A new survey by YourParkingSpace has shown that almost one in three British drivers would challenge someone who was using a disabled parking bay if they thought they shouldn’t be parked there.
The survey also showed that one in ten people want the maximum fine for someone parked in a disabled bay when not displaying a Blue Badge raised up to £1,500. Fines currently stand on average between £40 and £80 in England and Wales, and at £60 in Scotland. Five percent would also like those misusing disabled parking bays to be banned from driving for three months.
While it’s admirable to ensure disabled parking spaces are being used correctly, this could be causing more harm than good, with a major shakeup of the Blue Badge scheme coming in 2019 which makes it much easier for people with hidden disabilities to receive a Blue Badge.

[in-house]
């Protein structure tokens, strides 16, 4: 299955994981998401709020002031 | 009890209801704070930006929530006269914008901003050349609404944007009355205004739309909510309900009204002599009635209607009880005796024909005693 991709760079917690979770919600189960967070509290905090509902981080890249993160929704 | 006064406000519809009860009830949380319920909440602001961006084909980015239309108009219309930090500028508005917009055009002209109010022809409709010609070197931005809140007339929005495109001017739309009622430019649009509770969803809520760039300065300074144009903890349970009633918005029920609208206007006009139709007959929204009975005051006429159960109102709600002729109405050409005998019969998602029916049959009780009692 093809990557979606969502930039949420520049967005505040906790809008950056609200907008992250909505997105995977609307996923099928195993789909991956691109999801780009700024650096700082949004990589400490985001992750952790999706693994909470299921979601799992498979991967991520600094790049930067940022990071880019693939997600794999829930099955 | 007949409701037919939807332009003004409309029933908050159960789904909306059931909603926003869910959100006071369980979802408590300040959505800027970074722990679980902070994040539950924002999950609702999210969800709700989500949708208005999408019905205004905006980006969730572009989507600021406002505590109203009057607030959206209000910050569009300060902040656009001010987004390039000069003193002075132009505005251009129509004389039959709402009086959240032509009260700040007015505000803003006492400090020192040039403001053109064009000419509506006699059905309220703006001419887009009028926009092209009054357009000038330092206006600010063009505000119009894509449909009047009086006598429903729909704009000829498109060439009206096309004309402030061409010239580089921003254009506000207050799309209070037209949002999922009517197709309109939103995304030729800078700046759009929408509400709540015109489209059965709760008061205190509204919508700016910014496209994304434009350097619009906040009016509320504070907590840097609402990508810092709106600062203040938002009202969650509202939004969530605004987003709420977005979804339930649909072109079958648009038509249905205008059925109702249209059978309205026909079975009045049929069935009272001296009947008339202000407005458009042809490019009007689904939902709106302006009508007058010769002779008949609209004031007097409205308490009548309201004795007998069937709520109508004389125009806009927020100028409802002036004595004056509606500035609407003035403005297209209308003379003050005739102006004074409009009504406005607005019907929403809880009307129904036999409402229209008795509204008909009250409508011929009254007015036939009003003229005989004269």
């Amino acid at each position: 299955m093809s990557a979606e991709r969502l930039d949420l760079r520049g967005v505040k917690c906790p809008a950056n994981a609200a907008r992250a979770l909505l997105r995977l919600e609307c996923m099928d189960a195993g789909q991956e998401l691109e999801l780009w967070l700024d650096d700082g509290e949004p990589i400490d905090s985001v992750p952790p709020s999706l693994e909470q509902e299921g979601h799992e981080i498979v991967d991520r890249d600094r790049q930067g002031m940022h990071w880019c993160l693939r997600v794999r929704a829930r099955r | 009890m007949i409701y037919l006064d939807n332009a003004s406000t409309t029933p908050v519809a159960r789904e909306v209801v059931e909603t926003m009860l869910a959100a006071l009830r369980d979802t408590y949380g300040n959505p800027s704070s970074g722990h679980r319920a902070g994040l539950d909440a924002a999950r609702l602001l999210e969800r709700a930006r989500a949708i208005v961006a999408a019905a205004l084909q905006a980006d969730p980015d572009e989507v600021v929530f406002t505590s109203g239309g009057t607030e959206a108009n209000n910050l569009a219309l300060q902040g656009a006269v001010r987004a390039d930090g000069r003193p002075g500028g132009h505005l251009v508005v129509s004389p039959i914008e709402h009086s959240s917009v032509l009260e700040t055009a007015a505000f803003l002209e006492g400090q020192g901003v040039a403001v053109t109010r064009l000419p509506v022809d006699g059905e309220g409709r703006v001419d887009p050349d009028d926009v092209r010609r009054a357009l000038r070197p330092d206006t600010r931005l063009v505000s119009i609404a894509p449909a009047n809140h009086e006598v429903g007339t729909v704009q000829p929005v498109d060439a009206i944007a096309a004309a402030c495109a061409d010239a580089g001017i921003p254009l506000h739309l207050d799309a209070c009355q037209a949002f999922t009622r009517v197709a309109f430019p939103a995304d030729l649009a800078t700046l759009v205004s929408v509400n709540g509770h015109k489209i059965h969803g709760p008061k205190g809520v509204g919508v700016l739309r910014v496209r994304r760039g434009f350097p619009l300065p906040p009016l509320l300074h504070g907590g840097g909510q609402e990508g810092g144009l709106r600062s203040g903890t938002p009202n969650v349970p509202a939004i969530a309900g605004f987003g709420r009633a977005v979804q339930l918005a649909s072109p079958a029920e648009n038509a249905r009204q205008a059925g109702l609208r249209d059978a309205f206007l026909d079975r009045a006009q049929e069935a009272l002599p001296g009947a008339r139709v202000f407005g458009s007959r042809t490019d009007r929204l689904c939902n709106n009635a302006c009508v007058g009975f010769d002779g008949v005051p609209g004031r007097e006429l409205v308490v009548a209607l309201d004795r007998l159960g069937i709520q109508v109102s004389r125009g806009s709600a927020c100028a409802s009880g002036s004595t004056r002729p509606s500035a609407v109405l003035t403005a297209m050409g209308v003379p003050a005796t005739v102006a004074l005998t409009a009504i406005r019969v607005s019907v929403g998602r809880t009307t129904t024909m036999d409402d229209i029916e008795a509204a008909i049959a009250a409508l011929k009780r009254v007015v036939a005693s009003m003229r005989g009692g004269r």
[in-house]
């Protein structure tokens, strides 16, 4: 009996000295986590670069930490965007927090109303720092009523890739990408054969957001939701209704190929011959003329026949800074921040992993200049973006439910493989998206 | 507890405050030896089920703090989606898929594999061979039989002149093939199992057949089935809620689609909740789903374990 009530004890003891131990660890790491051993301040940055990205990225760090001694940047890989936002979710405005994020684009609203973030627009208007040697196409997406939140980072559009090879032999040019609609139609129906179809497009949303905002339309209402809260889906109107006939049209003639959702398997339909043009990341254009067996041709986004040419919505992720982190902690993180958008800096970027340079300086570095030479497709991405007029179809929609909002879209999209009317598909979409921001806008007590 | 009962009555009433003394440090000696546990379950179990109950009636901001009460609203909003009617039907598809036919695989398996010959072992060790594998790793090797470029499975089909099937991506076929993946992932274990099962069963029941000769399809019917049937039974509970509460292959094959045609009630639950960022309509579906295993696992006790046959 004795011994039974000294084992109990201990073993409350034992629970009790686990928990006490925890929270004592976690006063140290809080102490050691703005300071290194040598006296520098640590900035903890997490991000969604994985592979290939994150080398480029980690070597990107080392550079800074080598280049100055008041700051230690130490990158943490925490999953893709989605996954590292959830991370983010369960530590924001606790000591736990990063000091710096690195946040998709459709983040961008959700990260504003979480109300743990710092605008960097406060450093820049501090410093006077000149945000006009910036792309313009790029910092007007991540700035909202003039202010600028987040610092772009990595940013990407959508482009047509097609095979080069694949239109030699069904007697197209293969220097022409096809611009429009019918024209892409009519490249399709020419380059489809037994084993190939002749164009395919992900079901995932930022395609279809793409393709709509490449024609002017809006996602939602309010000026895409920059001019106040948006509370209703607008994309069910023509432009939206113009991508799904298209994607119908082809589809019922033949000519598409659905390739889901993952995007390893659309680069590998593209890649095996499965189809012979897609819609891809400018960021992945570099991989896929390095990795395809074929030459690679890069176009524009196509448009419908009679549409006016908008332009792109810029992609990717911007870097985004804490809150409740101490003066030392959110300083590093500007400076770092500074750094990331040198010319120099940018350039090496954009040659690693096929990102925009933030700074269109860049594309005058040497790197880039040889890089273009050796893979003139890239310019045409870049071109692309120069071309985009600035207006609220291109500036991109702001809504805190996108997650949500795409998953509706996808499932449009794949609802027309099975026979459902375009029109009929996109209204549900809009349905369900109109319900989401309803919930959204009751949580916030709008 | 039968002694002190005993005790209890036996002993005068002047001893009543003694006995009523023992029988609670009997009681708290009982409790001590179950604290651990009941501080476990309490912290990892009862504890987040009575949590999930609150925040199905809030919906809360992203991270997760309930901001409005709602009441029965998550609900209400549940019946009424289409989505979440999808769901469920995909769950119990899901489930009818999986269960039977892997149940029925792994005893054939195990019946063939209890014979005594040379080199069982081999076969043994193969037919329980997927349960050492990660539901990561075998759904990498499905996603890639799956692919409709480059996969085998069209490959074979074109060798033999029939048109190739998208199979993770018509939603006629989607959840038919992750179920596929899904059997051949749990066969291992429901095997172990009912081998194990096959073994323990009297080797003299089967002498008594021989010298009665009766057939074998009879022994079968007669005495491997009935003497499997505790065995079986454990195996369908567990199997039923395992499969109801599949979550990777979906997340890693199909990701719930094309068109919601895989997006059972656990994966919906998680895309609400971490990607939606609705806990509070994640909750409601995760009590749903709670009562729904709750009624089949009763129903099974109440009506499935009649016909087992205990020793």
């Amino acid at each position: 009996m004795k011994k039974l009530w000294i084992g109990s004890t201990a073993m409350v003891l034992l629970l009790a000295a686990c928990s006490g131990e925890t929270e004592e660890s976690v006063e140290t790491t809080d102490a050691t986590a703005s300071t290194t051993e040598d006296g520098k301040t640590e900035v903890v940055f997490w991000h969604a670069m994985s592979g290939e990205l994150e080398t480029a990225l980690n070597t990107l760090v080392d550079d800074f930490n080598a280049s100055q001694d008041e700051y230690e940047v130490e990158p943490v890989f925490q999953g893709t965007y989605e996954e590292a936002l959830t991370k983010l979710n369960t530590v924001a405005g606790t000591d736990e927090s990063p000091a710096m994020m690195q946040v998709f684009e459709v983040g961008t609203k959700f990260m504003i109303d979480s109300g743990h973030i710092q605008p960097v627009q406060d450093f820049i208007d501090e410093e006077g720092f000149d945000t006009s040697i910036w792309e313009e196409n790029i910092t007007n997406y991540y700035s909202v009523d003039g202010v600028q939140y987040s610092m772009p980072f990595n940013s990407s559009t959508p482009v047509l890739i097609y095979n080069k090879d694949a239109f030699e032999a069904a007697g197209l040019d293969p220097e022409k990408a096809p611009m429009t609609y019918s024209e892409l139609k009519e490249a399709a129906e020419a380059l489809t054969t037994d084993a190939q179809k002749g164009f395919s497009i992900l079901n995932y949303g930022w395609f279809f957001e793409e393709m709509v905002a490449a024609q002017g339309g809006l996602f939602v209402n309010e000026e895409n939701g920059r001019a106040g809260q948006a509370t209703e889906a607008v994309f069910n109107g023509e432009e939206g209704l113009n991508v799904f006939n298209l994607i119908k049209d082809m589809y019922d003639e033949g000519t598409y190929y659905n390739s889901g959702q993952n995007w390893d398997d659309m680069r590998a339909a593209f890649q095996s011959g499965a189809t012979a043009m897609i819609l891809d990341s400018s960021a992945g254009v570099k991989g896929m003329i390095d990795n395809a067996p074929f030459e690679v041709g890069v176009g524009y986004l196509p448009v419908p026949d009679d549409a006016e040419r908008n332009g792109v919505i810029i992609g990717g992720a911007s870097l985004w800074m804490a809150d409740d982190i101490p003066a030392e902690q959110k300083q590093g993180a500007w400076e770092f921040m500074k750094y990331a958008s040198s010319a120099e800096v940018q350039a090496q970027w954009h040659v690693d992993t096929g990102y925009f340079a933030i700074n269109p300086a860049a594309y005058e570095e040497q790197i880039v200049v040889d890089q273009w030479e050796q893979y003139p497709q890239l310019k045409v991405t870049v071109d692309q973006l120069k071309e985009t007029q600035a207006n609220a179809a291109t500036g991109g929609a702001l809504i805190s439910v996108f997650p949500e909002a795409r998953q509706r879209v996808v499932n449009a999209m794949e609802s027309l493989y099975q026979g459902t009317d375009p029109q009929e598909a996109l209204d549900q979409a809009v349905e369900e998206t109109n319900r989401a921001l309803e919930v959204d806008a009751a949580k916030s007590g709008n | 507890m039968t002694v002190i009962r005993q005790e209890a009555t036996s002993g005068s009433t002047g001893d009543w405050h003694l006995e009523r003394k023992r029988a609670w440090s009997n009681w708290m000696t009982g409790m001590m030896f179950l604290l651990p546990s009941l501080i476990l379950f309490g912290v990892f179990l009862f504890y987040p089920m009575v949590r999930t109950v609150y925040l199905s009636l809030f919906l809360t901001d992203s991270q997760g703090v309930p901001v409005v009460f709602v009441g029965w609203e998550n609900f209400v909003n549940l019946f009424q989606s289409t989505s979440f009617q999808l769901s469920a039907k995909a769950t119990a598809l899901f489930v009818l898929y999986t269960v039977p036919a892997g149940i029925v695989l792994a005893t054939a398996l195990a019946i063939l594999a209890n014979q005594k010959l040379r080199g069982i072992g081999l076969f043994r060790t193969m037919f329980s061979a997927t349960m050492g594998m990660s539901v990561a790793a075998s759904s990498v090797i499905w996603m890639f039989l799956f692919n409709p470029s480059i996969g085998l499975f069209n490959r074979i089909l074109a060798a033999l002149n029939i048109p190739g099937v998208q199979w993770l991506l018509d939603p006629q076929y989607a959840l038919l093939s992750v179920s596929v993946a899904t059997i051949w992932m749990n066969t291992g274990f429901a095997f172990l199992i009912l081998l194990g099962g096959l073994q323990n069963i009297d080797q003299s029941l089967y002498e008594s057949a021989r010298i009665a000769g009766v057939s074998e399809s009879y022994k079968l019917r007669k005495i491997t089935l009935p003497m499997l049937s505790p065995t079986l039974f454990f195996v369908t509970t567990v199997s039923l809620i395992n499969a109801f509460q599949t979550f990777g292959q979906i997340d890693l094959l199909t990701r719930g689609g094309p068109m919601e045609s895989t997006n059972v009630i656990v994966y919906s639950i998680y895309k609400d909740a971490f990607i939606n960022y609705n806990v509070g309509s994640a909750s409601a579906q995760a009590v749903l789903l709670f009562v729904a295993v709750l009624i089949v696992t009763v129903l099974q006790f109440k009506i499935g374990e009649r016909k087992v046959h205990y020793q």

Jane Harris, Director of External Affairs at the National Autistic Society, said: “Last month’s Blue Badge announcement will make a massive difference to the lives of many autistic people and their families across England.
“Autism is often called a hidden disability because the needs of the 600,000 autistic people in England are not always immediately obvious.
“We know the people want to be understanding towards autistic children and adults. But public understanding is nowhere near as good as it should be. Most people don’t realise that just leaving the house can be a challenge for some autistic people, involving detailed preparation – and sometimes overwhelming anxiety about plans going wrong or what will happen if can’t they find a parking space.
“The changes to Blue Badge rules will recognise these hidden difficulties and mean that many more autistic people will qualify for this lifeline. But there’s still a lot of work to do to help people understand what it can mean to be autistic and to experience the world in a more intense way to other people.”
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